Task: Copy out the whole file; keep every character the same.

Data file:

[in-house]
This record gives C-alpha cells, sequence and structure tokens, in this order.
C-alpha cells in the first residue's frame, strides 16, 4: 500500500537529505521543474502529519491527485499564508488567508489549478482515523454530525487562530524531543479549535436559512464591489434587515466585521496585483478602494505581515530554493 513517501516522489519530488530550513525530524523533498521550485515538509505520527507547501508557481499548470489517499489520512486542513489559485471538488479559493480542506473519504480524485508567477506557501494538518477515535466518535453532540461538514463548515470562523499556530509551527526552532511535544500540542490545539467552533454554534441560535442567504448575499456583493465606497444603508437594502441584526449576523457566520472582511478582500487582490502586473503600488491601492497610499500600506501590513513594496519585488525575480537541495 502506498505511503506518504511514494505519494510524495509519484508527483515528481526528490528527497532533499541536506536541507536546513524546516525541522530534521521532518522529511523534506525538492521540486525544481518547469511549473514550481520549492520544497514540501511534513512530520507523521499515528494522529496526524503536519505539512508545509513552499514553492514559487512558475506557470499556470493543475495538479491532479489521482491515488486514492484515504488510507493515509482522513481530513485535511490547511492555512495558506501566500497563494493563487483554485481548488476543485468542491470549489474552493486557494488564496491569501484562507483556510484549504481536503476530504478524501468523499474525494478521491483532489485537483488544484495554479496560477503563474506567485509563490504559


[in-house]
This record gives C-alpha cells, sequence and structure tokens, in this order.
C-alpha cells in the first residue's frame, strides 16, 4: 500500500537529505521543474502529519491527485499564508488567508489549478482515523454530525487562530524531543479549535436559512464591489434587515466585521496585483478602494505581515530554493 513517501516522489519530488530550513525530524523533498521550485515538509505520527507547501508557481499548470489517499489520512486542513489559485471538488479559493480542506473519504480524485508567477506557501494538518477515535466518535453532540461538514463548515470562523499556530509551527526552532511535544500540542490545539467552533454554534441560535442567504448575499456583493465606497444603508437594502441584526449576523457566520472582511478582500487582490502586473503600488491601492497610499500600506501590513513594496519585488525575480537541495 502506498505511503506518504511514494505519494510524495509519484508527483515528481526528490528527497532533499541536506536541507536546513524546516525541522530534521521532518522529511523534506525538492521540486525544481518547469511549473514550481520549492520544497514540501511534513512530520507523521499515528494522529496526524503536519505539512508545509513552499514553492514559487512558475506557470499556470493543475495538479491532479489521482491515488486514492484515504488510507493515509482522513481530513485535511490547511492555512495558506501566500497563494493563487483554485481548488476543485468542491470549489474552493486557494488564496491569501484562507483556510484549504481536503476530504478524501468523499474525494478521491483532489485537483488544484495554479496560477503563474506567485509563490504559